Dawn Staley was a high school player in Philadelphia the day Geno Auriemma coached his first game at Connecticut. Look where they’ll be Sunday night:
The hottest coach of the present, the dynasty-builder of the past . . .
Two former Philly area kids who carry the hard noses and competitive fires of their home turf . . .
The last two standing for a championship game that asks a most unusual question . . .
Would you believe the Connecticut Huskies as an underdog story?
No chuckling, please. True, that certainly sounds like a major case of miscasting. Any program with 11 national championships has a hard sell as the plucky upstart. And yet, what team has had a busier medical staff this season than Connecticut? What locker room has endured more injuries and obstacles and setbacks to maintain its course, with eight players missing at least two games and their All-American out for nearly 12 weeks? Finally, outside the Huskies’ orbit, who thinks this is not South Carolina’s championship to lose Sunday night?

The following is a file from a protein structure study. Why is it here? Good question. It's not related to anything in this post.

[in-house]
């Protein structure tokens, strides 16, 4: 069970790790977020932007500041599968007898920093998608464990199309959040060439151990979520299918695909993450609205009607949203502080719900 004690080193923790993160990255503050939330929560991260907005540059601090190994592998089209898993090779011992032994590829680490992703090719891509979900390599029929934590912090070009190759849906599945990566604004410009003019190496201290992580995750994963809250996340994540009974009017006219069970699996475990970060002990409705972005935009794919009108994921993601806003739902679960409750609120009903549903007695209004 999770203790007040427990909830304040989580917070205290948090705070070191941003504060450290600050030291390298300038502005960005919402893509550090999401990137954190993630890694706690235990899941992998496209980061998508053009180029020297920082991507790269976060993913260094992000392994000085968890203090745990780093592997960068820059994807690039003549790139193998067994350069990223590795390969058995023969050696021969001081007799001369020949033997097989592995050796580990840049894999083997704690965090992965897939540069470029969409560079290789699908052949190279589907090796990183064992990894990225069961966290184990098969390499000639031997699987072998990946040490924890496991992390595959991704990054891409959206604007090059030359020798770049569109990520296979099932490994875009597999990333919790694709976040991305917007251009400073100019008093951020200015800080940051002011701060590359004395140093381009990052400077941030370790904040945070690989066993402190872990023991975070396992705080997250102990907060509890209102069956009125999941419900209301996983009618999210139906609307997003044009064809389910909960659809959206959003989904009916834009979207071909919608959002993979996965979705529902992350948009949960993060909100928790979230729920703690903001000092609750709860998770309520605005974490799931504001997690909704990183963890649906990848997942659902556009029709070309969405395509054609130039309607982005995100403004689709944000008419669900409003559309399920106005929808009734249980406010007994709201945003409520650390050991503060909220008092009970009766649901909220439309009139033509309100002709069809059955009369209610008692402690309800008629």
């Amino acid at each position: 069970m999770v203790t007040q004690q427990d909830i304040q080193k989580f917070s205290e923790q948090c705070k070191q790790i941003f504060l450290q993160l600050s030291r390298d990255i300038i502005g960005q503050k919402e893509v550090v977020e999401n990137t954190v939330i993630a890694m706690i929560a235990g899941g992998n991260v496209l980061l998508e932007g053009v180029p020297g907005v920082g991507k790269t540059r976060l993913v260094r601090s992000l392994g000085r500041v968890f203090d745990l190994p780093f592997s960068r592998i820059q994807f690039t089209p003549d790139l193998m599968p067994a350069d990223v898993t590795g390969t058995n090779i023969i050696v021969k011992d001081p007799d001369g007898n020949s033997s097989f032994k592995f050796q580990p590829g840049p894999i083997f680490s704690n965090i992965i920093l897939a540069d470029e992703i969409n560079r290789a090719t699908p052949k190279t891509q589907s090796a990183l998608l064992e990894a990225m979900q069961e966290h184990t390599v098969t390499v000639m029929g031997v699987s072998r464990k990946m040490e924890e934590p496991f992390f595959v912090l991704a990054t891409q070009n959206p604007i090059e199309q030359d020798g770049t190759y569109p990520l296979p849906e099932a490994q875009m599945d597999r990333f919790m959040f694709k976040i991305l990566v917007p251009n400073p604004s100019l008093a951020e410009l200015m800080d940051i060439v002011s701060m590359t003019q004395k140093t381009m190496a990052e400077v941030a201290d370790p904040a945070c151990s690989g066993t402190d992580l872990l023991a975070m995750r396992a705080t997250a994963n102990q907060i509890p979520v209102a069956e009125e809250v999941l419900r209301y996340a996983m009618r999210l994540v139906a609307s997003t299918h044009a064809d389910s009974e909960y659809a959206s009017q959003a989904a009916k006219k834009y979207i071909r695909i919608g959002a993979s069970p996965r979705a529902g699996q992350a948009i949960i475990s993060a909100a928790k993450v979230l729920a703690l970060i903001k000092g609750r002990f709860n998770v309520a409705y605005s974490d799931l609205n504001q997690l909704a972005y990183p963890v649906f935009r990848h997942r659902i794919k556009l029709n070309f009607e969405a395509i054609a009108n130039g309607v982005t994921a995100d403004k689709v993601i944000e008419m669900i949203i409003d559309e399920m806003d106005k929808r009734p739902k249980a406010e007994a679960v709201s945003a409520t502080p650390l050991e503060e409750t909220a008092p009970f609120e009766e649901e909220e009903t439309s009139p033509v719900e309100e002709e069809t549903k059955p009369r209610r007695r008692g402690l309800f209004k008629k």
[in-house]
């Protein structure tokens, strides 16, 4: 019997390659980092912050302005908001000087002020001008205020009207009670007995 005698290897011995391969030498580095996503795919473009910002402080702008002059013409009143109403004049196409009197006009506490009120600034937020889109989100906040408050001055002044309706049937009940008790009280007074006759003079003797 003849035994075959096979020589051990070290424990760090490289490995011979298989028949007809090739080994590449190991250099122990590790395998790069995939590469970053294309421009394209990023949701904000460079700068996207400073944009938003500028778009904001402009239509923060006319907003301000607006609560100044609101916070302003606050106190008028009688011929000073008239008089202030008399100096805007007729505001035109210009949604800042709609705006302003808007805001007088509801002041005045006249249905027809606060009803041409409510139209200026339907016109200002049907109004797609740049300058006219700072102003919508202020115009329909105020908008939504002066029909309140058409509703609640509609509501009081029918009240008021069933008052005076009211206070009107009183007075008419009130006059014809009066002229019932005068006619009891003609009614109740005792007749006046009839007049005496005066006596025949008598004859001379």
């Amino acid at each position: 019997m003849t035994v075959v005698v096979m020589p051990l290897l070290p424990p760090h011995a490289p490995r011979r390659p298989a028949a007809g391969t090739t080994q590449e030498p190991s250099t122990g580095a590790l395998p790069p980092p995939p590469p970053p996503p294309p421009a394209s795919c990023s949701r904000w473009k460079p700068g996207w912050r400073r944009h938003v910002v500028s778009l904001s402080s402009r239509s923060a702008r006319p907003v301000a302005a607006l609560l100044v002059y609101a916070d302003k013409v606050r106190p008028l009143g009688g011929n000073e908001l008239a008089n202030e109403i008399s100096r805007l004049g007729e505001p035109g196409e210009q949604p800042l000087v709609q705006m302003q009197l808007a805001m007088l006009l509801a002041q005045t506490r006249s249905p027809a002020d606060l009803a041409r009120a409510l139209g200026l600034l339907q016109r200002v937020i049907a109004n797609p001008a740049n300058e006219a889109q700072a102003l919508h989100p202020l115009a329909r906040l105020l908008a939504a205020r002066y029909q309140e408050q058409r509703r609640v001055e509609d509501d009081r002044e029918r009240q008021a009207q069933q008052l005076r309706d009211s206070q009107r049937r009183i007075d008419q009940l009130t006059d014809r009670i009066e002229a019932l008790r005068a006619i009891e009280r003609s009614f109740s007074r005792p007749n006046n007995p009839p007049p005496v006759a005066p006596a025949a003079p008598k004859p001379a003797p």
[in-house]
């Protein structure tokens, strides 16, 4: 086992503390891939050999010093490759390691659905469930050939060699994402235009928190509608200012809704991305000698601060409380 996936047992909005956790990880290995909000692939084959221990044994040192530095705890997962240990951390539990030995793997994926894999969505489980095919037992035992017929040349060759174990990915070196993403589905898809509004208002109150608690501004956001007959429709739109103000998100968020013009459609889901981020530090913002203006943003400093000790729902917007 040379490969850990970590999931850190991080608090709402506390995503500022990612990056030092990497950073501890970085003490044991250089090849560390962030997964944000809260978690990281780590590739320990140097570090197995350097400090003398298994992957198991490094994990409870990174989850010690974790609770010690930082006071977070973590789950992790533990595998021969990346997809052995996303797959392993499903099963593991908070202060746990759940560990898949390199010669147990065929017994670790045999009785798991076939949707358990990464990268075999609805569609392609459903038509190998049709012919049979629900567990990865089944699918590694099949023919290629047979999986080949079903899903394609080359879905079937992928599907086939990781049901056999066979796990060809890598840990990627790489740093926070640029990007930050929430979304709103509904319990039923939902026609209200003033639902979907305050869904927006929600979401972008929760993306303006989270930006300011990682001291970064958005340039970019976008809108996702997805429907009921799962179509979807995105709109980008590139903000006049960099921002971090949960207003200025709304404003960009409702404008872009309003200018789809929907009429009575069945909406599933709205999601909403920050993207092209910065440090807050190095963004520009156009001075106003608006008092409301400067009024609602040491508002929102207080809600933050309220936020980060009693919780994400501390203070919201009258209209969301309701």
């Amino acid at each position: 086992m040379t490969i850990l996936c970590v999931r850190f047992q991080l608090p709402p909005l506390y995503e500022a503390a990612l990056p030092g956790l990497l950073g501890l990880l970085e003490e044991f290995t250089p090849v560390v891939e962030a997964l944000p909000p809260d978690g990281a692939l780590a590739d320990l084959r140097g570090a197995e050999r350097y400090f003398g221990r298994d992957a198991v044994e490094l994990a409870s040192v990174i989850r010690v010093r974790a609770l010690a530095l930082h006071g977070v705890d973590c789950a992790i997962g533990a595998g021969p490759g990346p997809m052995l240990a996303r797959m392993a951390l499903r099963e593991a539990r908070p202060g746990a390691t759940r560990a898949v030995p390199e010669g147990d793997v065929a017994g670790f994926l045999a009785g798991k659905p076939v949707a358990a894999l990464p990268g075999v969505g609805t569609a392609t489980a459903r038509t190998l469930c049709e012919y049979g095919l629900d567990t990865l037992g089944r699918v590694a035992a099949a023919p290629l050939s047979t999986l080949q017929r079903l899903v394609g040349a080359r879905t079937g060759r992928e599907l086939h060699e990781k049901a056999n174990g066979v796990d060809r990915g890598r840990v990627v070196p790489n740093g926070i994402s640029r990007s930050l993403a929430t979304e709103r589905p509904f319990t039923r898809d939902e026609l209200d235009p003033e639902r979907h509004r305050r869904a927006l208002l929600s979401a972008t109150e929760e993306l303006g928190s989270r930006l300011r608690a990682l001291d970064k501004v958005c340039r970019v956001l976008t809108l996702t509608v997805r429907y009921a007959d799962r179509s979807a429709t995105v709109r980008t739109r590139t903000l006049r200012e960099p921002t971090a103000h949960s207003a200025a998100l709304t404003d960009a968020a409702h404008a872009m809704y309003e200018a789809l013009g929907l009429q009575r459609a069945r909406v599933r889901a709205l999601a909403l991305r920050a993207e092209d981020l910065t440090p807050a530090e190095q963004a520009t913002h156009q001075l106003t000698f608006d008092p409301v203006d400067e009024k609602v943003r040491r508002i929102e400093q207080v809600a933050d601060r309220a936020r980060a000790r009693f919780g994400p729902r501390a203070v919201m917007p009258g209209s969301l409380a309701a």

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Yep, that’s an underdog's tale, though it may seem a stretch to even put that phrase in the same paragraph with a coach who is 11-0 lifetime in national championship games.
Even Auriemma was sounding ever the realist after his team dodged and weaved and ducked any knockout punch from Stanford Friday night, committing 13 turnovers in the second half to nearly derail its own train. This has been a season that forced him to understand his limitations.
“Maybe every coach goes through this at some point, but for the longest time, I think what made us successful was I thought that I had the ability to bring any kid into my program and make them into exactly what I wanted them to be,” he said. “As each year has gone by, they have started to see the fallacy in that.
“I think this year . . . it’s hit me more than ever before that you can’t really change people that don’t want to change. You can’t change the team that’s in front of you. No matter how much you try, sometimes you just can’t. Because of circumstances, I think this year I’ve more times just thrown up my hands and said it is what it is and let’s deal with it and see what happens.